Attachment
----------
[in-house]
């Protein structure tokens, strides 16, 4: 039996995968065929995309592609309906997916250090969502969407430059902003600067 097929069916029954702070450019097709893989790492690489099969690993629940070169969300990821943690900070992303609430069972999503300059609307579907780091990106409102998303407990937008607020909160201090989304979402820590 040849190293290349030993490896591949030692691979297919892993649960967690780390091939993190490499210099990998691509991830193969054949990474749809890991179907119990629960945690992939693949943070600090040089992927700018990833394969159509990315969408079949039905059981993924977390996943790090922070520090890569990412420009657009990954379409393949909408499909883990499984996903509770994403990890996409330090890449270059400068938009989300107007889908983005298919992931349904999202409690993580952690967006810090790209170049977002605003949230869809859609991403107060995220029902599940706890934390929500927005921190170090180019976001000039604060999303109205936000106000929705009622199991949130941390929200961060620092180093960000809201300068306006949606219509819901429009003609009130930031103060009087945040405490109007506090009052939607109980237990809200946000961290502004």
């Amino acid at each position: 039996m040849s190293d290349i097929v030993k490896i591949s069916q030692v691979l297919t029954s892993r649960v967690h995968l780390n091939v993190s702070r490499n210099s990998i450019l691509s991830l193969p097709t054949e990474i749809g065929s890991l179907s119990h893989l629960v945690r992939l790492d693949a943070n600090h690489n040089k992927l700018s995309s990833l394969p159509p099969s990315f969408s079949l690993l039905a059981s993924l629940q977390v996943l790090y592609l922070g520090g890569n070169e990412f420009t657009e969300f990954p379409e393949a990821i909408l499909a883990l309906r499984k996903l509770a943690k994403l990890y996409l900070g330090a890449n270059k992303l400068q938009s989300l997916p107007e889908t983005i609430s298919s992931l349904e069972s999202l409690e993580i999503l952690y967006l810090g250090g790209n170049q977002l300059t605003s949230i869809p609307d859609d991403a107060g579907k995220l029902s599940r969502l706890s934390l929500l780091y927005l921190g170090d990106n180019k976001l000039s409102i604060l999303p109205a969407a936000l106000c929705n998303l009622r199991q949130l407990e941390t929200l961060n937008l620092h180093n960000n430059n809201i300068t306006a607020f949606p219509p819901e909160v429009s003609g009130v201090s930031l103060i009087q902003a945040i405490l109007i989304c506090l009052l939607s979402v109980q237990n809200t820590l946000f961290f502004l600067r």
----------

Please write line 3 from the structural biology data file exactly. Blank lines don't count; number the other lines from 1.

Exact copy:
């Amino acid at each position: 039996m040849s190293d290349i097929v030993k490896i591949s069916q030692v691979l297919t029954s892993r649960v967690h995968l780390n091939v993190s702070r490499n210099s990998i450019l691509s991830l193969p097709t054949e990474i749809g065929s890991l179907s119990h893989l629960v945690r992939l790492d693949a943070n600090h690489n040089k992927l700018s995309s990833l394969p159509p099969s990315f969408s079949l690993l039905a059981s993924l629940q977390v996943l790090y592609l922070g520090g890569n070169e990412f420009t657009e969300f990954p379409e393949a990821i909408l499909a883990l309906r499984k996903l509770a943690k994403l990890y996409l900070g330090a890449n270059k992303l400068q938009s989300l997916p107007e889908t983005i609430s298919s992931l349904e069972s999202l409690e993580i999503l952690y967006l810090g250090g790209n170049q977002l300059t605003s949230i869809p609307d859609d991403a107060g579907k995220l029902s599940r969502l706890s934390l929500l780091y927005l921190g170090d990106n180019k976001l000039s409102i604060l999303p109205a969407a936000l106000c929705n998303l009622r199991q949130l407990e941390t929200l961060n937008l620092h180093n960000n430059n809201i300068t306006a607020f949606p219509p819901e909160v429009s003609g009130v201090s930031l103060i009087q902003a945040i405490l109007i989304c506090l009052l939607s979402v109980q237990n809200t820590l946000f961290f502004l600067r």